Marine Dynamics Academy: Problem Statement
“How do we build a wildlife training program based on less known species and practices?”
I’ve been involved with establishing a range of training programs and internships in South Africa, predominantly based around (though not exclusively) marine wildlife. In many of those instances, I’ve argued that the hard work had been done for us; how difficult is it really to sell people on the prospect of working with great white sharks? Who doesn’t want to spend time in another country, soaking up new cultures and making new friends?
My general goal has always been to build a program’s strengths on the quality and relevance of the skills it helps to cultivate. Yes, sexy animals and exotic locations are an extremely enticing prospect, but they should be considered the icing on the cake – not the cake itself.
The rationale for this was largely bought into focus in 2017, when shortly before attending a white shark research expedition in Gansbaai, the appearance of two Orcas led to all great white sharks in the area disappearing. And they dissappeared for a long time. The one thing that a sizeable portion of the area’s visitors (and thus economic stability) came to see was gone. Marine Dynamics had been considering establishing an internship program in the preceding months and this unfortunate situation likewise presented a very unique opportunity.
So the pitch was simple – let’s build a marine training program around practical skills, local species, novel practices and research techniques whose application spans far beyond the legendary great white shark.
Method: Diversification and originality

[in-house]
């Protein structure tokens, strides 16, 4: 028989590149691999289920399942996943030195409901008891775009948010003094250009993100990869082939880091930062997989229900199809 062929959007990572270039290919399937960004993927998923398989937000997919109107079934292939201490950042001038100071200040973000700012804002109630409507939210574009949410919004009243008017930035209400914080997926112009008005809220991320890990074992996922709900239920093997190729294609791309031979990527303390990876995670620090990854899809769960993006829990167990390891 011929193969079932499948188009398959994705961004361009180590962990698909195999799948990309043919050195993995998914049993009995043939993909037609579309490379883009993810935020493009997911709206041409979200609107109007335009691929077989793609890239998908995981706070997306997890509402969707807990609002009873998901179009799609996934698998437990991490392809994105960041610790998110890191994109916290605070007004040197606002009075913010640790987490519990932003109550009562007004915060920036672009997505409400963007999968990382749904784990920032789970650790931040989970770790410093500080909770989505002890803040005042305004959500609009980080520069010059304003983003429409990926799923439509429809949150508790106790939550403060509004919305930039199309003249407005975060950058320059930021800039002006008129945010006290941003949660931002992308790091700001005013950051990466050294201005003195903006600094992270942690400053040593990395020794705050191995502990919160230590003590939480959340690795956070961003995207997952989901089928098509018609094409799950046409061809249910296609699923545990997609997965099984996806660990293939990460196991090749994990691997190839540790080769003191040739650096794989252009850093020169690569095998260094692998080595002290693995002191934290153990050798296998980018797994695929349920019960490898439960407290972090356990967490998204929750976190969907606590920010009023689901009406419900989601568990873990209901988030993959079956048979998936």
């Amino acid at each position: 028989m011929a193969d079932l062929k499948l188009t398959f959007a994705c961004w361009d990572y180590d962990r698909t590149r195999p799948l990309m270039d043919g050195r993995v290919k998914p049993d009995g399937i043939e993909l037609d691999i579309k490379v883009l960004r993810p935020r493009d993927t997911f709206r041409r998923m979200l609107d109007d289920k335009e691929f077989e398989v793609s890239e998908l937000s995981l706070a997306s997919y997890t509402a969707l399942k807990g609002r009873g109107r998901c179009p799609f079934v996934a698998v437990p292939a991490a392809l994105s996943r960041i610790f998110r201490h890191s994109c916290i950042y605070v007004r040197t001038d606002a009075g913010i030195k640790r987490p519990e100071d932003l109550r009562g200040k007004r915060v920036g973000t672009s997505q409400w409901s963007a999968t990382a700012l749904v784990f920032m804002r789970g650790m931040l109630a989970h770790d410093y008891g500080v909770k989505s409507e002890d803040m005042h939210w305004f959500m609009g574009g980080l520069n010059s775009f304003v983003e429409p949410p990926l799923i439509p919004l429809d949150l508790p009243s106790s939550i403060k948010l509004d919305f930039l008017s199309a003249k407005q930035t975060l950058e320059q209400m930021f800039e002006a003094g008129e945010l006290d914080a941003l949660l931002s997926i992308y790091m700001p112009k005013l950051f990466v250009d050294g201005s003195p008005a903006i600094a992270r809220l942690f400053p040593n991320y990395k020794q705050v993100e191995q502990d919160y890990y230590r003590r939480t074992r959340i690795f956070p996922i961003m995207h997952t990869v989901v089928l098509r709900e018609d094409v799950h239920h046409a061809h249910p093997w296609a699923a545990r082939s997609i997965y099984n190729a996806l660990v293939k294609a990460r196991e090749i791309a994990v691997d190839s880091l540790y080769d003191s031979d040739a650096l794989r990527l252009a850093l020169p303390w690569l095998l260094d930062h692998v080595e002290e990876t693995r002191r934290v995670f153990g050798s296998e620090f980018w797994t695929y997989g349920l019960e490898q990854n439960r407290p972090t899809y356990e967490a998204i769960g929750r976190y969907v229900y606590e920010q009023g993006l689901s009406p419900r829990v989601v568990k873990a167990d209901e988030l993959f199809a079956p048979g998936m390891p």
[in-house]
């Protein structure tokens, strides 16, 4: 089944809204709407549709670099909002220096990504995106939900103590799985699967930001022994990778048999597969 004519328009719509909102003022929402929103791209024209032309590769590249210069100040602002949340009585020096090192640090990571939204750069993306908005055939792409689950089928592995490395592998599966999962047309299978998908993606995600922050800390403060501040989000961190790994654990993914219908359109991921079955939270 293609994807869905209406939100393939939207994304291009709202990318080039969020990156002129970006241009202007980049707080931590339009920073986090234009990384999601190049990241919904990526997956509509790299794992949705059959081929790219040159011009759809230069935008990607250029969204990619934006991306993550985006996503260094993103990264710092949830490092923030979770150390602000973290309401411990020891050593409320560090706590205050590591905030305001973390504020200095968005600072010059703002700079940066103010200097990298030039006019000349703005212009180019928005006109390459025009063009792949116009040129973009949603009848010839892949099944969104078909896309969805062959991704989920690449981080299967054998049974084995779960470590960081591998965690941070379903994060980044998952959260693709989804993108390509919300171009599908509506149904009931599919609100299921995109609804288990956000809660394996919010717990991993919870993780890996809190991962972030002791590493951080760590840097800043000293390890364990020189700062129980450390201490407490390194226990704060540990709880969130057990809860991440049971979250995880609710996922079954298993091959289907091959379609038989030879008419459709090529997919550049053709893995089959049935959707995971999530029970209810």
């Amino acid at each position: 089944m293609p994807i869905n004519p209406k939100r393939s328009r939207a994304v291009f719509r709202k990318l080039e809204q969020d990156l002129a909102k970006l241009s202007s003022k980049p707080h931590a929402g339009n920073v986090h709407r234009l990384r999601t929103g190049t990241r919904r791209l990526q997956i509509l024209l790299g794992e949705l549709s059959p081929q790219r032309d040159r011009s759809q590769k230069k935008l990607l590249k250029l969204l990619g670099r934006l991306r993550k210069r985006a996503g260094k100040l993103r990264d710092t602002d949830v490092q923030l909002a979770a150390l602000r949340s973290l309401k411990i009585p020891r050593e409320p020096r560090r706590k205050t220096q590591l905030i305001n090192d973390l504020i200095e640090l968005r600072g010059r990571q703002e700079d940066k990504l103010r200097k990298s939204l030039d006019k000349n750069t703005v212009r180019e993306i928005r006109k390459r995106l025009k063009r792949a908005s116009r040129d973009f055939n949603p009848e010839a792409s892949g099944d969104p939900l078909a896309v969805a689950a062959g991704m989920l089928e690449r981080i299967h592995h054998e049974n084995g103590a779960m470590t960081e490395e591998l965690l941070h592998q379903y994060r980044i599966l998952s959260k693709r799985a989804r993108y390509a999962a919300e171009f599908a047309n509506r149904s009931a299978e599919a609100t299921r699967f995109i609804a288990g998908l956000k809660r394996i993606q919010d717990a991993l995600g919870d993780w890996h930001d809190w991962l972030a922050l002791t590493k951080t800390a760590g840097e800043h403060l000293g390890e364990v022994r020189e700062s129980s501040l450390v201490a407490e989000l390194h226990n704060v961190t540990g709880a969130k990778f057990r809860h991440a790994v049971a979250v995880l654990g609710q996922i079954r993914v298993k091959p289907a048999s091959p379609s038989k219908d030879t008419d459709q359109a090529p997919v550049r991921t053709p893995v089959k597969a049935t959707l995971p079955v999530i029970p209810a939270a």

What makes Gansbaai a truly special place is its sheer biodiversity. There are so many species and opportunities for exploration that are oftentimes overlooked because of the dominance of the great white shark. “Why would people care about cat sharks when there’s great whites in the area?” would often be asserted to me. My fundamental argument was that the audience we were targeting cared more about their future careers than they did any one particular species. Great white sharks are great (which is kind of in the name) but they’re not a particularly widespread species and people attending this program are doing so to give their careers the best front foot possible. To deliver on this, we needed to equip them with skills and knowledge not restricted to the study of one particular species.
This principle was also true of the technical aspects of marine researce, such as boat management and seamanship. As such, the approach became quite clear; review everything we do on a daily basis and break it down into things that can be taught. Not all components would be of equal relevance or depth, but together they would facilitate a network of training modules that could ebb and flow with both the variables of the day (ie: unpredictable weather) and the needs/interests of students on an individual level.
This didn’t fundamentally distinguish the program from any I’d helped to establish before, but it did give it a competitive advantage when it came to engaging with prospective students on how the program would suit their needs.
It likewise provided a strong foundation upon which to layer training modules that were distinct from the competition. 3D photogrammetry was a perfect example of this, where we taught students how to effectively photograph deceased animals for reconstruction in 3D. In addition to building a digital archive of subjects from the area, it encouraged approaches to data collection and analysis that many of our students would’ve otherwise never come across.
Results: Success in the face of global instability
The program had a very strong opening three years, attracting student interest from across the globe and seeing an increase in applications year-on-year. Of consistent praise from students was the diversity of their learning experience, with many citing the smaller modules as being among the most valuable in respect of preparing them for their futures.
Progress was stinted a couple of years later when a small thing known as the ‘global pandemic’ obliterated international travel, meaning no students were able to attend during a critical time in the program’s development.
Nevertheless, when borders were once again opened the previous momentum carried on through and the program continues to develop the next generation of marine ambassadors.